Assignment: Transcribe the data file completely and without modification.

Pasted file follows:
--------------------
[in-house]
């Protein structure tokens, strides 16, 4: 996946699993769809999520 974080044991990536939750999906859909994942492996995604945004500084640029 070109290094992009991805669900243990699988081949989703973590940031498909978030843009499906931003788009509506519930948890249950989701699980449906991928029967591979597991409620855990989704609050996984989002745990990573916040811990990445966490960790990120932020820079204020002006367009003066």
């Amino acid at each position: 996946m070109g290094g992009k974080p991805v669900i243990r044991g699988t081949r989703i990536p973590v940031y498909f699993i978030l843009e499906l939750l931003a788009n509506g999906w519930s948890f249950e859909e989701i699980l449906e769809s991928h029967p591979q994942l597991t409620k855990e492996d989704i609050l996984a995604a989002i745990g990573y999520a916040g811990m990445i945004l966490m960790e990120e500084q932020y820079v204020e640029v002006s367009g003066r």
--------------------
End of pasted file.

[in-house]
């Protein structure tokens, strides 16, 4: 996946699993769809999520 974080044991990536939750999906859909994942492996995604945004500084640029 070109290094992009991805669900243990699988081949989703973590940031498909978030843009499906931003788009509506519930948890249950989701699980449906991928029967591979597991409620855990989704609050996984989002745990990573916040811990990445966490960790990120932020820079204020002006367009003066």
């Amino acid at each position: 996946m070109g290094g992009k974080p991805v669900i243990r044991g699988t081949r989703i990536p973590v940031y498909f699993i978030l843009e499906l939750l931003a788009n509506g999906w519930s948890f249950e859909e989701i699980l449906e769809s991928h029967p591979q994942l597991t409620k855990e492996d989704i609050l996984a995604a989002i745990g990573y999520a916040g811990m990445i945004l966490m960790e990120e500084q932020y820079v204020e640029v002006s367009g003066r």